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How is contact dermatitis diagnosed?

Your doctor can diagnose contact dermatitis by looking at your rash and asking you questions. It can be tricky to determine what substance is causing your rash, however. Sometimes there is an obvious cause; for example, if you wear a ring that contains nickel, and you now have a rash around that finger, you are probably reacting to the nickel. If the cause is not clear, your doctor may do a patch test on your skin. First, the doctor may ask questions to discover what substances you have been exposed to. Next, tiny amounts of the suspect substances are placed on small patches. The patches are then placed on your skin. If your skin under a patch reacts, then that substance may be causing your rash.

Dr. Mehmet Oz, MD
Cardiology (Cardiovascular Disease)
Doctors diagnose contact dermatitis by examining the skin and asking questions. If a person complains of serious itching, a doctor will look for certain signs, including:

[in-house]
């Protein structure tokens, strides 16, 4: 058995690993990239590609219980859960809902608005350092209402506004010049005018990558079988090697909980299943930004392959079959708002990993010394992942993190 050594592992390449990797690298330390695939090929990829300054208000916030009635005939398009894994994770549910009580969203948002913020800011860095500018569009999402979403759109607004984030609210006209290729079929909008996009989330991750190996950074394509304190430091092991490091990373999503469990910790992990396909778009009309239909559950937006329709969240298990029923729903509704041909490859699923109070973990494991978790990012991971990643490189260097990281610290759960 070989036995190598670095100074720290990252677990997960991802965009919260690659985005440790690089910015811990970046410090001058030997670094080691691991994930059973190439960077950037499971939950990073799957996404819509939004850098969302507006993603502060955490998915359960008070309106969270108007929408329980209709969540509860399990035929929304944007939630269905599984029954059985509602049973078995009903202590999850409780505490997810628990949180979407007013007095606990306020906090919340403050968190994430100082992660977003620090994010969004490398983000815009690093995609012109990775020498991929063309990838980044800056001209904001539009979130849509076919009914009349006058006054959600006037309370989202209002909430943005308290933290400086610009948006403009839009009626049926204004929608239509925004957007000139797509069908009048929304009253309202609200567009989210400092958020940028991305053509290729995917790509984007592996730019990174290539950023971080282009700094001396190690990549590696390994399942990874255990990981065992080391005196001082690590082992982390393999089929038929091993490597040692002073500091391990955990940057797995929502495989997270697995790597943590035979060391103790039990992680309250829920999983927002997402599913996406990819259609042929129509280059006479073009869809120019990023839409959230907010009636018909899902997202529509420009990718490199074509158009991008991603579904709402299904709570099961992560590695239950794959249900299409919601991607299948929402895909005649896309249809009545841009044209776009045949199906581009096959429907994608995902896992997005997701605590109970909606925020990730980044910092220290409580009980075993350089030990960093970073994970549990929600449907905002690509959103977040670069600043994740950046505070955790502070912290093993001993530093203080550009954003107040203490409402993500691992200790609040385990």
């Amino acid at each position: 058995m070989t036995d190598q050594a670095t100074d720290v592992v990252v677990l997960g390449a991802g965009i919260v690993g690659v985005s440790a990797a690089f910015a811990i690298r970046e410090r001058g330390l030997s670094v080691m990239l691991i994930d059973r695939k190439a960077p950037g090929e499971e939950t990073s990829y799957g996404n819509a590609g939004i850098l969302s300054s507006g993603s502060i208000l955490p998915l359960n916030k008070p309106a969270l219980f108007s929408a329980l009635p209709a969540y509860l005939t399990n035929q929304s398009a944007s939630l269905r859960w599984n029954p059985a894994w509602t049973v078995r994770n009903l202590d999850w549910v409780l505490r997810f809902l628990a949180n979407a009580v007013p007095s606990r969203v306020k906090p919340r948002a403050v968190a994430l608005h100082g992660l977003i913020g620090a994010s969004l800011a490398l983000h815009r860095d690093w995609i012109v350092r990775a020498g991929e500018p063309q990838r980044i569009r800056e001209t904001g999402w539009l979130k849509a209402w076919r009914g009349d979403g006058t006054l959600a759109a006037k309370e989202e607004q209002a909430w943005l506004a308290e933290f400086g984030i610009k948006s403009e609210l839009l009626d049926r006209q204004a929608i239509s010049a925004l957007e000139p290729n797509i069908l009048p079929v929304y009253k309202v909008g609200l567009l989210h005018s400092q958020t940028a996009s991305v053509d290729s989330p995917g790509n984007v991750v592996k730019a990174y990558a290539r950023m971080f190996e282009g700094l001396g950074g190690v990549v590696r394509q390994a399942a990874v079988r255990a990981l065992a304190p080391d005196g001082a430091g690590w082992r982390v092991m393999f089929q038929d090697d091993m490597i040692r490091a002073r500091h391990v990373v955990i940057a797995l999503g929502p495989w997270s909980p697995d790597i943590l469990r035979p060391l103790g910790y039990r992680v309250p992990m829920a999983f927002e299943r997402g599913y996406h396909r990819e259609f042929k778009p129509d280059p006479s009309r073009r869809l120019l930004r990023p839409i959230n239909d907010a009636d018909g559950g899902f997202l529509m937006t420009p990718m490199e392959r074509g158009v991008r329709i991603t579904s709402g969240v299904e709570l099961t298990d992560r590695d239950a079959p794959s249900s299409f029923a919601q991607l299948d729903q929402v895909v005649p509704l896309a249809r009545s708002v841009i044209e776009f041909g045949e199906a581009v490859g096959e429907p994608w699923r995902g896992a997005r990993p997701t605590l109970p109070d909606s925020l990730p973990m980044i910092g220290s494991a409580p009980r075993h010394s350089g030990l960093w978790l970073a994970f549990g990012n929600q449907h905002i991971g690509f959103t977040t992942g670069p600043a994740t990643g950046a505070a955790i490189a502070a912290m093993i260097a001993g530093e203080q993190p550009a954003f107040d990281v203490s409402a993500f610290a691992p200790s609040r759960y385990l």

• a burn-like rash on the skin
  • redness and warmth
  • swelling
In severe cases, contact dermatitis can produce skin sores that become scaly and ooze fluid.

To confirm a diagnosis of contact dermatitis, a doctor will ask about your exposure to potential skin irritants, such as poison ivy, nickel and other metals, latex, and others. He or she may then use a patch test to identify the substance that's causing contact dermatitis. To perform this test, the doctor applies a small patch containing a tiny sample of the substance to the skin. If the skin reacts by producing a rash, contact dermatitis is diagnosed. 

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Important: This content reflects information from various individuals and organizations and may offer alternative or opposing points of view. It should not be used for medical advice, diagnosis or treatment. As always, you should consult with your healthcare provider about your specific health needs.